We have mentioned some of Craig's books already but perhaps the best known of his works was *A Treatise on Linear Differential Equations* published in 1889. For an extract from the Preface to this work and an extract from a review see THIS LINK.

Craig was a contributor to and an assistant editor of the *American Journal of Mathematics* for several years, and then its editor from 1894 to 1899 [8]:-

F P Matz writes [7]:-During his editorship he devoted himself with great energy to the interests of the 'American Journal of Mathematics'. The principal object of at least one of his visits abroad was to interest European geometers in it. He recognized and admired the genius of Poincaré; and two elaborate memoirs by the latter, which appeared in the seventh and eighth volumes, were believed to have been sent to the 'American Journal of Mathematics' on Craig's personal solicitation.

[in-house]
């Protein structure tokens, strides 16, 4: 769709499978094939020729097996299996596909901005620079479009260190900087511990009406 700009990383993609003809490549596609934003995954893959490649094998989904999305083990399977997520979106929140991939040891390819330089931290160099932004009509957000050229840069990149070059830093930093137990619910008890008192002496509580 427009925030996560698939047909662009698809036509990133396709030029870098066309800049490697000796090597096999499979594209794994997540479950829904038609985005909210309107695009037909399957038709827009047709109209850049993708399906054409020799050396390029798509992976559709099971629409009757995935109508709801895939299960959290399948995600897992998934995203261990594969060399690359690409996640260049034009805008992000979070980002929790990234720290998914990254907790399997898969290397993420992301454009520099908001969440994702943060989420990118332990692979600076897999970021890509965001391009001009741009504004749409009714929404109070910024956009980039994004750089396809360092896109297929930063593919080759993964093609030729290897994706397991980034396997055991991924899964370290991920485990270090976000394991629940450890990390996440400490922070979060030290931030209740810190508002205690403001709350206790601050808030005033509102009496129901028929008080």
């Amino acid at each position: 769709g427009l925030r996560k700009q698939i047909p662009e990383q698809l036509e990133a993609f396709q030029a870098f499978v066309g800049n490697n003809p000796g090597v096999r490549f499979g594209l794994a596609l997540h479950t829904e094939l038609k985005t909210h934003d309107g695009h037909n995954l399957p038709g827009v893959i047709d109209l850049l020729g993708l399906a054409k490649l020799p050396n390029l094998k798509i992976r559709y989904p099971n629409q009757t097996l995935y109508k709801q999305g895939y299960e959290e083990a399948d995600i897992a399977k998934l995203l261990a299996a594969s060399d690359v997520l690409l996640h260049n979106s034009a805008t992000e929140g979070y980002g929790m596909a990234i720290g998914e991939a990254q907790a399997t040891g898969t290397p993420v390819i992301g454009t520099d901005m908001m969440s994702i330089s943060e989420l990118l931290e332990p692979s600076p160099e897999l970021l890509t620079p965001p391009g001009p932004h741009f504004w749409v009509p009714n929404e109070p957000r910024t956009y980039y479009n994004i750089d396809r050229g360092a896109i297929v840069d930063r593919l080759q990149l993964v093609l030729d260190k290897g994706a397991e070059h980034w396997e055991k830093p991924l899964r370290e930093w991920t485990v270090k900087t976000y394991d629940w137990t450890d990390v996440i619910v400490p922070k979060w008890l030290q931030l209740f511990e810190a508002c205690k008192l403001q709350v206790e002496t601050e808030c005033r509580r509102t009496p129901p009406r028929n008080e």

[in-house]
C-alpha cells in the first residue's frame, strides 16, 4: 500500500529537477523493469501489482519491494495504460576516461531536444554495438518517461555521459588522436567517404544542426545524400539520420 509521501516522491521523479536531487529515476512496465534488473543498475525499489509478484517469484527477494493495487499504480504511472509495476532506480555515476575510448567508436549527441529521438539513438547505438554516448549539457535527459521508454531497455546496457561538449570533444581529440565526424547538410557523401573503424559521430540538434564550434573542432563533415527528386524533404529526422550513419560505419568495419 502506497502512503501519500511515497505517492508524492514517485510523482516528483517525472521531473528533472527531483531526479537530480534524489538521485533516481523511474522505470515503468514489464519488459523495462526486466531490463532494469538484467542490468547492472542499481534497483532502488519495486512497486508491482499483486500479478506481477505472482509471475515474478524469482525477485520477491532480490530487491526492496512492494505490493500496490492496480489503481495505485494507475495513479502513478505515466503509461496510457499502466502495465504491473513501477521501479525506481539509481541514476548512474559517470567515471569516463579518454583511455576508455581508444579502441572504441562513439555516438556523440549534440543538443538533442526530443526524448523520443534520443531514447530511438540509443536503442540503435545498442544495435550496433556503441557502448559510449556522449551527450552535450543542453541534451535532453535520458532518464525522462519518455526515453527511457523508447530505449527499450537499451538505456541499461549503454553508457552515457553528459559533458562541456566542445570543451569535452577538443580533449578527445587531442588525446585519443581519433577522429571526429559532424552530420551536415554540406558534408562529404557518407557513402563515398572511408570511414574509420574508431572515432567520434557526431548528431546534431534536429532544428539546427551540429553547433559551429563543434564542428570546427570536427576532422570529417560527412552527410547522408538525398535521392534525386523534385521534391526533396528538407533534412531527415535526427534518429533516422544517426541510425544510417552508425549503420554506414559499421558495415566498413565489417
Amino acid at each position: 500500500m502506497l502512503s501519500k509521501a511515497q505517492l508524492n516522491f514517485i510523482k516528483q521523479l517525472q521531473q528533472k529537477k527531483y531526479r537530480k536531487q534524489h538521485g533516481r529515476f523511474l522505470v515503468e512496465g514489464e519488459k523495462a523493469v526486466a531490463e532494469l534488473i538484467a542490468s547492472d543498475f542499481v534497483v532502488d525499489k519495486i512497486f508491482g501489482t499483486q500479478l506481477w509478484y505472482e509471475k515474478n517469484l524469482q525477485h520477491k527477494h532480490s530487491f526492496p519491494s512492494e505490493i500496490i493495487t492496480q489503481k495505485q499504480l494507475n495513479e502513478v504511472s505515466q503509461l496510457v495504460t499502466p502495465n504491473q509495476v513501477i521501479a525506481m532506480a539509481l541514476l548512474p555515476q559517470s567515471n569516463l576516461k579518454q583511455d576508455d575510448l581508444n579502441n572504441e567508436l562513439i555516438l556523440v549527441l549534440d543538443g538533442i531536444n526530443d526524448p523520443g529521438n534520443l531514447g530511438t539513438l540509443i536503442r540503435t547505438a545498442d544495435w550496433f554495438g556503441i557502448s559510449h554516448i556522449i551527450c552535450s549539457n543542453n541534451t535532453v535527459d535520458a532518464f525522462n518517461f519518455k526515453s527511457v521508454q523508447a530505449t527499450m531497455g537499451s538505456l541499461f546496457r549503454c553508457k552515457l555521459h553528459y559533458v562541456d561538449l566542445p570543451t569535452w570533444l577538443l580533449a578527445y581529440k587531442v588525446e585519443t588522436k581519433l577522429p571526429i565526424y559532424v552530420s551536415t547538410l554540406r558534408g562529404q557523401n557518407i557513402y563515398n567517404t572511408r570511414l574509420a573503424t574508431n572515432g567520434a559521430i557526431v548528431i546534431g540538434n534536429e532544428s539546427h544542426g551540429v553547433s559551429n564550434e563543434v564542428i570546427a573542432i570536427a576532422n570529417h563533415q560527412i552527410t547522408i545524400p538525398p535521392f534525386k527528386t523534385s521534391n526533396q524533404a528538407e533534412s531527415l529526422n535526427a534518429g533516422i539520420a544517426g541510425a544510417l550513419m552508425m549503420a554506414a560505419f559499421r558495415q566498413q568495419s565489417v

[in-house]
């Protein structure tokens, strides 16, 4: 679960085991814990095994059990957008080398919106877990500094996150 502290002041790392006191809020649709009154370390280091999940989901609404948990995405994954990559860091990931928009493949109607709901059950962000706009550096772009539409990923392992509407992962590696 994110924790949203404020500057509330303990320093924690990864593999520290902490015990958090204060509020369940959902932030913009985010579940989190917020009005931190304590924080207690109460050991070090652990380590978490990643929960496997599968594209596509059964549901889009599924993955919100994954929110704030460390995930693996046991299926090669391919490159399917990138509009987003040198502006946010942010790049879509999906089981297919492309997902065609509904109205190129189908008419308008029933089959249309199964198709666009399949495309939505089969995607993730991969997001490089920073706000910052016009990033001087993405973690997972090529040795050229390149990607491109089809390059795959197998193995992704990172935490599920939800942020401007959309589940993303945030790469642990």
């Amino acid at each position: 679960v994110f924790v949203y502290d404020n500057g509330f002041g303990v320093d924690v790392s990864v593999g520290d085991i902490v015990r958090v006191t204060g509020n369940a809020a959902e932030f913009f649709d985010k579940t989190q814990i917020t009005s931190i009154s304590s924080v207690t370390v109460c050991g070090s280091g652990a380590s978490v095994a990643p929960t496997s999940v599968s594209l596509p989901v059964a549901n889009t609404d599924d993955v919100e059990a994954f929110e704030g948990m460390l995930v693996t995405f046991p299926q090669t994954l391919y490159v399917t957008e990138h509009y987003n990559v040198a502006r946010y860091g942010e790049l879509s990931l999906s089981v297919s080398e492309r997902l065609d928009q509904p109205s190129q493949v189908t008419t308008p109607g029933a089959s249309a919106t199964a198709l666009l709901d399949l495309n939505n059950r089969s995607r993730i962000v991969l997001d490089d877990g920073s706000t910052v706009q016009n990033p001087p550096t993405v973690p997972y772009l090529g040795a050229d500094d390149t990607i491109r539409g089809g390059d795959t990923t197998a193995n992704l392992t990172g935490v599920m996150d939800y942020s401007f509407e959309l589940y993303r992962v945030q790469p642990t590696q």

Simon Newcomb writes [8]:-That Dr Craig was very optimistic is well known to the writer, whose senior he was by some years. Writes President Gilman in his Annual Report of the University of1900: "Kindness toward young men and readiness to encourage them were among his admirable qualities." Speaking from a personal acquaintance extending over many years, the writer always found Dr Craig to be an efficient workman, a pleasant companion, a warm friend, and a good man. With his students he associated familiarly, and occasionally he invited them to spend a mathematical evening at his home. Dr Craig was an admirable lecturer. He had the ability to communicate what is known. His lectures were always thoroughly prepared; and he always had a comprehensive, accurate, and clear knowledge of what he intended to impart. It is well known that, as a lecturer, Dr Craig thought quickly, spoke rapidly, and wrote with great celerity. It is true that some of his lectures on differential equations, on hydrodynamics, and on the theory of functions were very advanced and very difficult; and those lectures could be followed with profit only by the maturest of his students.